This is not the album with disco sounds and influences that many claim it to be (partly fuelled by St. Vincent’s description of the material herself before its release). You can dance to it, yes, but probably in the same robo-mannequin moonwalk style that Clarke herself has adopted during recent live shows. The full but still sometimes disconcertingly skeletal sound that is so intrinsically hers remains and has been honed to perfection here and the on-going production by John Congleton (previous collaborations tellingly include both Anna Calvi and Erykah Badu) is typically sharp and  flawless. It seems unrealistic to expect her to stay in this role which is her most defined and confident thus far for long but for now St. Vincent has delivered her most accessible, easy to relate to, and consistently engaging and sparky album to date; if you haven’t experienced her yet then “St Vincent” is an excellent place to start.

Dunfearing and the West Country HighWhat a great start we’ve had to 2014.  We’ve already reviewed some cracking albums in various genres and now we’ve got another.  “Dunfearing and the West Country High” is Phil Burdett’s first album to be released on Twickenham-based Drumfire Records and it’s very, very good.  If you’ve seen Phil Burdett play live, you’ll know that he has a powerful, rich baritone voice and is an accomplished acoustic guitar player.  He learned to play at the age of six, was in a pre-Depeche Mode band with Martin Gore and has pursued a winding and sometimes messy path through the music scene in the south-east of England ever since.

It’s obvious from the first listen that Phil isn’t just a songwriter; he’s a true poet.  You can find any number of musical influences listed in previous reviews but you should probably add James Joyce and Dylan Thomas to that list.  A quick word of advice here, don’t download this album, buy the CD; the packaging, designed by Fish Inton, is gorgeous and contains a booklet full of evocative photos and all of the lyrics.

 It’s usually a pretty easy job to explain the subject of a song, but it can be a real challenge on “Dunfearing…” as Phil slips sinuously between the mundane and mystical.  Even a song as seemingly grounded as “Small Talk at Sullivan’s Diner” descends quickly from the simple narrative to a deeper and darker examination of tortured souls struggling to cope with real life.  The songs with a clear narrative thread are inspired by the history of Cornwall and the West Country, “Gothic Miner” and “Fate of Pirates”, for example, while “New York City Call” and “Columbus and Hope” emphasise the area’s historical links with the New World.  There’s a batch of songs (“First and Last”, “Song of the Lamp”, “See the Sunset Slow and Beckon True”, “Rimbaud’s Ghost, Chapel Street & Union”  and “Winter Halls”) which take inspiration from Phil’s recent Cornish sojourn, and the fatalistic “It’s Where ye Have to Go”.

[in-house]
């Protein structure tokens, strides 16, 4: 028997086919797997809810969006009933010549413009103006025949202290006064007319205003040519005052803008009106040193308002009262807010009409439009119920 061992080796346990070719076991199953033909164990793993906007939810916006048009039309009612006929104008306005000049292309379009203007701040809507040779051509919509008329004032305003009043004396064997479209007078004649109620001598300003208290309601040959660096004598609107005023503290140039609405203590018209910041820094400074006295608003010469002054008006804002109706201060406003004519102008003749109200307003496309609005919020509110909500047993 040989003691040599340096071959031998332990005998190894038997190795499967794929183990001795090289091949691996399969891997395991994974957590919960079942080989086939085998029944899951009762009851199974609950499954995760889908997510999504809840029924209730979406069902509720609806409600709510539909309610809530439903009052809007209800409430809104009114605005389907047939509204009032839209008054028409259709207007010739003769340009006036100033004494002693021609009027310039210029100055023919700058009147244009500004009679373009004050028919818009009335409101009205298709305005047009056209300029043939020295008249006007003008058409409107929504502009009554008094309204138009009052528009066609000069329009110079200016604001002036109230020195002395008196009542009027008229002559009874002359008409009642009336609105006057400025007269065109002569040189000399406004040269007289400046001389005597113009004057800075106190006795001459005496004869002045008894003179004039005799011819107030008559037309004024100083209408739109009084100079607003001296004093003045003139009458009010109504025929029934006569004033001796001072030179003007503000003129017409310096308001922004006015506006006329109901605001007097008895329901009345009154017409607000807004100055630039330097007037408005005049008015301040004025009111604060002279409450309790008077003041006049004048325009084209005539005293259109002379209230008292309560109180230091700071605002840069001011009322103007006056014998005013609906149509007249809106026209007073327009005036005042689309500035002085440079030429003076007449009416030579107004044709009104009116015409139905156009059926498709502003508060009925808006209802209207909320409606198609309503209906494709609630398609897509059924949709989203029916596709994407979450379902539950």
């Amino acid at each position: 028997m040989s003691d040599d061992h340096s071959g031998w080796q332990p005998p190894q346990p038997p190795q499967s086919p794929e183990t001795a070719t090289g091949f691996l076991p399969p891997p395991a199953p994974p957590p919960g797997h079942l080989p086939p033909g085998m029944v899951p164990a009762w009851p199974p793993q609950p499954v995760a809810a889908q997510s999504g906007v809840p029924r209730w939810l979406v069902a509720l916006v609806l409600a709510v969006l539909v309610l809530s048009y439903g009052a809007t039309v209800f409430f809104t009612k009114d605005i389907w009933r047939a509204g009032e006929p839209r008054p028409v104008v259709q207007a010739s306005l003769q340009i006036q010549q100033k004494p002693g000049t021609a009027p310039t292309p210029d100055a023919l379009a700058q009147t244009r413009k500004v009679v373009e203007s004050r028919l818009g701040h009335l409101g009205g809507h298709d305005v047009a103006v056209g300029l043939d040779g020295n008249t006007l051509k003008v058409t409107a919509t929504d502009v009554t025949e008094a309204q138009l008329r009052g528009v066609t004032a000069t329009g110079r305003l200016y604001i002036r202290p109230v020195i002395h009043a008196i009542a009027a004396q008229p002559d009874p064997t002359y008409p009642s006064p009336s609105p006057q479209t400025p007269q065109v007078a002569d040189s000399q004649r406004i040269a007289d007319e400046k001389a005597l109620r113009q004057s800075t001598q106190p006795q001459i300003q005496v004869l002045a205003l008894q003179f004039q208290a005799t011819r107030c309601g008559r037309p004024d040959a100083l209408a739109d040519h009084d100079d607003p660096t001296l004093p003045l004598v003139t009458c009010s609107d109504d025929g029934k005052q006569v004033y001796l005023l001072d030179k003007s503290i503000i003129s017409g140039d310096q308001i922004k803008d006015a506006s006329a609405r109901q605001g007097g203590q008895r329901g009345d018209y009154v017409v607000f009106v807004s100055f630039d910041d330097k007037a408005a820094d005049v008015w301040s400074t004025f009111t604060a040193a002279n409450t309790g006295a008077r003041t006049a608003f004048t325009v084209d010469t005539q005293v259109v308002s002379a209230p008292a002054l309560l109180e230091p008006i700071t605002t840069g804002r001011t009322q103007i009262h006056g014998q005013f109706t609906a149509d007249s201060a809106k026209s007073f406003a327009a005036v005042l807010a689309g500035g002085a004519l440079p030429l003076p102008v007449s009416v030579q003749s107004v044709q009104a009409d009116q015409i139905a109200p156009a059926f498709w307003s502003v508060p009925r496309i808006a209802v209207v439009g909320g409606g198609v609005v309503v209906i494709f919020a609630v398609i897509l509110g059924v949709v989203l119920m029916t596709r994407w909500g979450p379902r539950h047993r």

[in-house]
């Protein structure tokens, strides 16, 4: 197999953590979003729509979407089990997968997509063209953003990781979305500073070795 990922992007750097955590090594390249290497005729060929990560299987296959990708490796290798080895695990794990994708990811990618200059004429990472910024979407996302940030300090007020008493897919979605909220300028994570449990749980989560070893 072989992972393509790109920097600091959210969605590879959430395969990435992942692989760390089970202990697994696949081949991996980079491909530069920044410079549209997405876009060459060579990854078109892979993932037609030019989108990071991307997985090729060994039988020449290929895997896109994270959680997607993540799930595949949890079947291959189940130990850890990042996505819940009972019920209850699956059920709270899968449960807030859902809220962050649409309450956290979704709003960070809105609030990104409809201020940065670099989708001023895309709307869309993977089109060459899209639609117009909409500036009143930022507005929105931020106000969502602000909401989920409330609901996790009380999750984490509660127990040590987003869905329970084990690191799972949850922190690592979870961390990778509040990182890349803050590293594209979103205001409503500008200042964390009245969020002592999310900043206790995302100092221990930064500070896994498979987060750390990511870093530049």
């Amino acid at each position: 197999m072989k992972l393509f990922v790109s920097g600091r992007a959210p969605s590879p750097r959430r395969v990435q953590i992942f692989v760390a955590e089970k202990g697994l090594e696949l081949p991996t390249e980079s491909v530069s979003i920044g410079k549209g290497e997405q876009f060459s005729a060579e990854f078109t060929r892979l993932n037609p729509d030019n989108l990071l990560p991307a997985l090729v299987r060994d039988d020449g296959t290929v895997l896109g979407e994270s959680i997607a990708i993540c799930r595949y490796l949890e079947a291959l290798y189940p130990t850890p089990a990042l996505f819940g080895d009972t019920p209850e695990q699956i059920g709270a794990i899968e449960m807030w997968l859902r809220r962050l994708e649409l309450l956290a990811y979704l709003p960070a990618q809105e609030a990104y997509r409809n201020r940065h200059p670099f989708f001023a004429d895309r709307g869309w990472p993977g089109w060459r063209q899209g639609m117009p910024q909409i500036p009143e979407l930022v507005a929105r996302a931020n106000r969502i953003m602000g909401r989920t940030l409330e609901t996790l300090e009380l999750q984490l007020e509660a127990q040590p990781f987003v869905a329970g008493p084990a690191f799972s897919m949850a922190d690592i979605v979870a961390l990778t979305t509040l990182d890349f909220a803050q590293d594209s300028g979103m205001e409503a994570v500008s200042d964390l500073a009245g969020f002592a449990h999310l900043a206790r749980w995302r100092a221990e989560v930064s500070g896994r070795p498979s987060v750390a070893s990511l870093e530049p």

Which leaves the album’s closing song, “Night Horses of the Wireless Road” to take all of these strands and pull them into an epic, mythical, stream of unconsciousness.  The entire album is lyrically dense (both in volume and meanings) and the final song typifies this with references to art, music and fables, before moving abruptly into harsh reality with the news of the death of Jackie Leven, to whose memory the album is dedicated.  Musically, “Night Horses…”, has echoes of Neil Young  with Crazy Horse at their most laid back or maybe even John Martyn at his best.  It has the same unsettling, alienating effect as The Afghan Whigs’ 1996 album, “Black Love”, particularly the closer, “Faded”.

I’m not saying this is an easy listen, but it’s worth putting in the effort.  You might even have to do a bit of research on phrases like “mise-en-abyme” (you can look it up for yourself) and some of the more obscure references.  Phil’s rough-hewn baritone voice and acoustic guitar (with a hint of Johnny Cash at times) are sympathetically supported by John Bennett (guitars), Steve Stott (mandolin/fiddle), Russ Strothard (bass guitar), Jack Corder (drums), Dee Hepburn (piano), Colleen McCarthy (backing vocals), Wag Porter (fiddle) and Mark Elliott (percussion) throughout the album; the playing isn’t particularly showy, but it creates a perfect backdrop for the modern folk and slight country leanings of the songs.

If you want a particularly geeky fact to impress your friends with, there are nearly thirty drinking references in the album’s lyrics, including pub names, drink names and general drinking terms, including one reference to rehab; you can take what you like from that, but I’m guessing that Phil enjoys a beer.  This is an album which visits some very dark places, but closes with a heartfelt farewell to a fellow troubadour as part one of  the proposed “Secular Mystic Trilogy” closes.

Out Monday March 3rd on Drumfire Records (DRMFR016).

Little RedThere are at least two things that the South London-raised trio of Adele, Jessie Ware and Katy B have in common. Apart from all having spent their formative years absorbing the culture that is inherent to Brixton and it subsequently informing and influencing their musical sensibilities, all three are notoriously fame-wary. Being somewhat at odds of the point and concept of what a Pop Star actually is and entails, these young women seem endearingly reluctant to outgrow their initial fanbases consisting predominantly of friends and family. This also confirms their main motive for making music – their compulsive and overwhelming love of melody and rhythm and of making connections.